Value of domestic cricket gone down: Rashmi Ranjan Parida

S Badrinath… How much more does he have to do to get a consistent run in the national squad? The reality is batsmen mature at 30, but in India the moment someone crosses 25 he is brushed aside as a veteran or termed as a domestic giant © AFP


By Sidhanta Patnaik


The nearest Orissa got to a Ranji Trophy final was in 2000-2001 when they were edged out in the semi-finals by Baroda on the basis of first innings lead. Except for Shiv Sunder Das, Debasish Mohanty and Sanjay Raul, there is very little that the state offers to the wardrobe of Indian cricket. 


There are, however, two Paridas who have gone on to win Ranji Trophy representing different teams. Off-spinner Kulamani Parida was an integral member of the Railways team that won the trophy in 2001-2002 and 2004-2005 and was the runners-up in 2000-2001 but he had never played for the state beyond junior level. 


Rashmi Ranjan Parida was a key member of the team think tank during its golden period from 1998-1999 to 2005-2006 and in his 88 Ranji appearances for the state recorded 5,830 runs. Today, after 18 years of first-class cricket, he has 7344 runs in 113 matches.


His credibility is further established in the pages of Aakash Chopra’s book Out of the Blues where the author goes on to describe this sturdy Bhubaneswar lad as, “He is one of the best players of spin bowling I have come across… it looks like he is trying not to hurt the ball while hitting it. When I see someone like that at the top of his game, I count my blessings. I may not be half as good as him, but I am the proud owner of an India cap.”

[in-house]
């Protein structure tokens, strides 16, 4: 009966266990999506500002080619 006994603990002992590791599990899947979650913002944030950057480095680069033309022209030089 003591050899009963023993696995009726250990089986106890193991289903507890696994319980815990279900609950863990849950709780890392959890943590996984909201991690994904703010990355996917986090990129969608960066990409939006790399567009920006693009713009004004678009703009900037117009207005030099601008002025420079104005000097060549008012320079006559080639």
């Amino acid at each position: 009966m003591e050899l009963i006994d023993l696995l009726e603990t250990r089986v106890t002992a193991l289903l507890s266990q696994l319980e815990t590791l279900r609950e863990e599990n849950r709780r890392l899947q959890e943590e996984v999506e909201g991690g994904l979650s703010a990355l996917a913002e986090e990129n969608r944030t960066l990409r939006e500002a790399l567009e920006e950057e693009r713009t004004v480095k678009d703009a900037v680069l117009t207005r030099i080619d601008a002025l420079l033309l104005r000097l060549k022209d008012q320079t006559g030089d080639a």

Rashmi Ranjan Parida is currently in his second season with Rajasthan and playing in his second final. In a freewheeling chat with after the first day ‘s play  he opened up and shared his journey to where he is today, his views about cricket in Orissa, Rajasthan and overall health of Indian domestic set up.


Excerpts from an interview:


CricketCountry (CC): You were preparing for your IIT and REC (NIT) entrance exams and cricket happened by accident.  How did it all begin?


Rashmi Ranjan (RR): Yes, you are right. My father, an engineer by profession, wanted me to follow his footsteps. It is a familiar mindset in most of the households in Bhubaneswar and Cuttack. We have always adopted risk-free approach in our lives. But I cannot question my father’s intention since awareness about a career in sport was not there. During my Basic Science days (Plus 2) I attended a selection trial of Orissa University of Agriculture and Technology and was selected to go to Bihar for the All India University Competition. My coach, Mr. Rajendra Mohanty, was impressed by my skills and encouraged me to join a professional club. Later, I started playing at Saheed Sportings under Kamal Ganguly (Dada) and then got into the under-19 Orissa team. Even after two years my father was not convinced, but my passion for the game increased with every season. After I got into the Ranji Trophy team in 19994-1995, my father finally allowed me to dedicate wholly to cricket.